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Bahalim v. Ferring Pharmaceuticals, Inc.

United States District Court, N.D. Illinois, Eastern Division

January 12, 2017

RAHIMA KASHIF BAHALIM and KATIE MCDONALD, Plaintiffs,
v.
FERRING PHARMACEUTICALS, INC., and STERICYCLE, INC., Defendants.

          MEMORANDUM OPINION AND ORDER

          AMY J. ST. EVE, District Court Judge

         On August 25, 2016, Defendant Ferring Pharmaceuticals, Inc. (“Ferring”) removed this lawsuit from the Circuit Court of Cook County based on the Court's diversity jurisdiction. See 28 U.S.C. §§ 1332(a), 1446. Before the Court is Plaintiffs Rahima Kashif Bahalim's and Katie McDonald's motion to remand brought pursuant to 28 U.S.C. § 1447(c). Although there is complete diversity of citizenship between the parties, Plaintiffs argue that Defendant Ferring's removal was improper because Defendant Stericycle, Inc. (“Stericycle”) is a forum defendant under 28 U.S.C. § 1441(b)(2). Also before the Court is Defendants Stericycle's and Ferring's motions to dismiss brought pursuant to Federal Rule of Civil Procedure 12(b)(6) and Ferring's Rule 12(b)(2) motion to dismiss.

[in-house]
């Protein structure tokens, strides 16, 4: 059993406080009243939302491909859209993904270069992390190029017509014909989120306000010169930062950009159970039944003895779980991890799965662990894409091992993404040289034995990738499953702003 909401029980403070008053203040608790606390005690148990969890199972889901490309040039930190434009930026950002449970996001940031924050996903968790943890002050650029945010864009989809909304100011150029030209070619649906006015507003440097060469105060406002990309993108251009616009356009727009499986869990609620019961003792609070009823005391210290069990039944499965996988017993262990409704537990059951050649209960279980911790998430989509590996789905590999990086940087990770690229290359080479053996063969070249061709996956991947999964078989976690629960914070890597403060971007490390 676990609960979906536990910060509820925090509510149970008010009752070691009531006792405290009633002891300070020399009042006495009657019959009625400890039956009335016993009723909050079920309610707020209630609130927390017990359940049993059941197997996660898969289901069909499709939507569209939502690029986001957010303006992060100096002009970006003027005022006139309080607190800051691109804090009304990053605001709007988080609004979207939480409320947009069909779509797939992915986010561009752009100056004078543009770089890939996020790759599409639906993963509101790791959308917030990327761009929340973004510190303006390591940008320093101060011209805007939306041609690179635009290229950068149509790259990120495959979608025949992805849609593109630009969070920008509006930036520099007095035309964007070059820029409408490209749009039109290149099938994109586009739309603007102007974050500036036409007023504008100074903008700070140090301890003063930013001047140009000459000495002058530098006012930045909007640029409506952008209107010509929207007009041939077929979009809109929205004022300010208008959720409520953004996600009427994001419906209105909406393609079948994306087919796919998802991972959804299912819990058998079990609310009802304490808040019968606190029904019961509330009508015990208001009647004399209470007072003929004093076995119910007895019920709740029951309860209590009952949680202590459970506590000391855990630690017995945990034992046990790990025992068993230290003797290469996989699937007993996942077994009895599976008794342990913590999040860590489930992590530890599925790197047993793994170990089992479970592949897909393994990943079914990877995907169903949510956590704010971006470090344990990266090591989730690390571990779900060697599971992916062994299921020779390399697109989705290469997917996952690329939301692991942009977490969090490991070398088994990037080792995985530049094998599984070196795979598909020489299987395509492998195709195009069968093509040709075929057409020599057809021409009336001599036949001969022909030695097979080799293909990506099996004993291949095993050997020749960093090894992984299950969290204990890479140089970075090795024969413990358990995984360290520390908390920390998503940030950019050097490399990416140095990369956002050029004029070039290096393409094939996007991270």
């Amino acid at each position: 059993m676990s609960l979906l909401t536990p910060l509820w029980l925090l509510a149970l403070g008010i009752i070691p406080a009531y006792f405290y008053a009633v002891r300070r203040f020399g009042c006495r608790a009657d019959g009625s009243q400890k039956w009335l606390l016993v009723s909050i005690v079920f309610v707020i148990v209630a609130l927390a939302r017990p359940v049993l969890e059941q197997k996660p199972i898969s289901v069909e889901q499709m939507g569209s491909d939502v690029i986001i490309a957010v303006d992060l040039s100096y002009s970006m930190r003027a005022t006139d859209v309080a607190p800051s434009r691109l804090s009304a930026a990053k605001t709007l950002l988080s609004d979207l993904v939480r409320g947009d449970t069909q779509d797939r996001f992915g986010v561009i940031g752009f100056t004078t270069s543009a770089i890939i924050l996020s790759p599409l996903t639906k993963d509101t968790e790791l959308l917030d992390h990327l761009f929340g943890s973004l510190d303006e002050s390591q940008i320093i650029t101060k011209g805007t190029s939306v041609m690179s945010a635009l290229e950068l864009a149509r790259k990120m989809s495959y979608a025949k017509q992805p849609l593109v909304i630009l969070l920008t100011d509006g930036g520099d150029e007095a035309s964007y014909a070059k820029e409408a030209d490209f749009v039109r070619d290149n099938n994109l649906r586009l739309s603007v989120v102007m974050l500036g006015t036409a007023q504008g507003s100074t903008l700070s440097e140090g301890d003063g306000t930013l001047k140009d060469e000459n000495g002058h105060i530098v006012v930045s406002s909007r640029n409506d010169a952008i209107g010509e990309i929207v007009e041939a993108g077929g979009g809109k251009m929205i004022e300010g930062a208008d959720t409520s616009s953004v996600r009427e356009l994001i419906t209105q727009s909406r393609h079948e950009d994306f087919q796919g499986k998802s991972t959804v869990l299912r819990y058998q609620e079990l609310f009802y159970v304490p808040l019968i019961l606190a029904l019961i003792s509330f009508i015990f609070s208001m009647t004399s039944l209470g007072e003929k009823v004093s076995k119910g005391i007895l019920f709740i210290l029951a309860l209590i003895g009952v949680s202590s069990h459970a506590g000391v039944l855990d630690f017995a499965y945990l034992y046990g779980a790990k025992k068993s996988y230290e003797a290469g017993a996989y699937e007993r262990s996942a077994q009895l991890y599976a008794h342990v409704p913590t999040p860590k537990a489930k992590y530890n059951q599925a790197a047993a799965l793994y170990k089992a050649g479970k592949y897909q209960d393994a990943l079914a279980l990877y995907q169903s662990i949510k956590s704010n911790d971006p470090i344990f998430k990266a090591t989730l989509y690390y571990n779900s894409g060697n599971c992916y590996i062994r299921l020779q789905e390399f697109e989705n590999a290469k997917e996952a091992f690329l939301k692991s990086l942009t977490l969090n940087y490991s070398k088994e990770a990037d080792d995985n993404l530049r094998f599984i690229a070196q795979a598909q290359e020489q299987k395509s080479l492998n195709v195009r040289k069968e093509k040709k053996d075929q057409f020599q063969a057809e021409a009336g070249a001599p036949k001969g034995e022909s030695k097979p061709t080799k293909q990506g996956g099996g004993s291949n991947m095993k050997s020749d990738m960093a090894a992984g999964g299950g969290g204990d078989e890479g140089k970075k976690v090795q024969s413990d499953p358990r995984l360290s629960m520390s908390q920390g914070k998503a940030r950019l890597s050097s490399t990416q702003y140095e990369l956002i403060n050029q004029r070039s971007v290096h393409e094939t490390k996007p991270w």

For the reasons stated below, the Court denies Plaintiffs' § 1447(c) motion to remand because Plaintiffs fraudulently joined Defendant Stericycle under the circumstances of this case. The Court further grants Stericycle's Rule 12(b)(6) motion to dismiss and grants Defendant Ferring's Rule 12(b)(2) motion to dismiss because the Court does not have personal jurisdiction over Defendant Ferring.

         BACKGROUND